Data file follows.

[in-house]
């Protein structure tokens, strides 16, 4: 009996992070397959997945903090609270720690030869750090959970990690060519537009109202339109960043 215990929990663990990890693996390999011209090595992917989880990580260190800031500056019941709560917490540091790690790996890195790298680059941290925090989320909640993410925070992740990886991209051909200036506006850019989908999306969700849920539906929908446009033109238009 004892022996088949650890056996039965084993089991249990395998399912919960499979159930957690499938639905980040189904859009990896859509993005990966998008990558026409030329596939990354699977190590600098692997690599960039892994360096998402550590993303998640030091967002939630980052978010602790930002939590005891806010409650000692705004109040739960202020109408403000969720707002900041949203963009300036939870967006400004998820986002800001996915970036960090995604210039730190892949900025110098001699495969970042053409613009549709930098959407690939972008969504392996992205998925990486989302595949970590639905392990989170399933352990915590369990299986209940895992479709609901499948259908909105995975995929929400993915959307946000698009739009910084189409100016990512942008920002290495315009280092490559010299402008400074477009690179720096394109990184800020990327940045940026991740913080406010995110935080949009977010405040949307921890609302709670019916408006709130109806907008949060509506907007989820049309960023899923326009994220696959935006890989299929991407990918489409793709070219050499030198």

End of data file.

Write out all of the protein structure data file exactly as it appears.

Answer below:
[in-house]
């Protein structure tokens, strides 16, 4: 009996992070397959997945903090609270720690030869750090959970990690060519537009109202339109960043 215990929990663990990890693996390999011209090595992917989880990580260190800031500056019941709560917490540091790690790996890195790298680059941290925090989320909640993410925070992740990886991209051909200036506006850019989908999306969700849920539906929908446009033109238009 004892022996088949650890056996039965084993089991249990395998399912919960499979159930957690499938639905980040189904859009990896859509993005990966998008990558026409030329596939990354699977190590600098692997690599960039892994360096998402550590993303998640030091967002939630980052978010602790930002939590005891806010409650000692705004109040739960202020109408403000969720707002900041949203963009300036939870967006400004998820986002800001996915970036960090995604210039730190892949900025110098001699495969970042053409613009549709930098959407690939972008969504392996992205998925990486989302595949970590639905392990989170399933352990915590369990299986209940895992479709609901499948259908909105995975995929929400993915959307946000698009739009910084189409100016990512942008920002290495315009280092490559010299402008400074477009690179720096394109990184800020990327940045940026991740913080406010995110935080949009977010405040949307921890609302709670019916408006709130109806907008949060509506907007989820049309960023899923326009994220696959935006890989299929991407990918489409793709070219050499030198």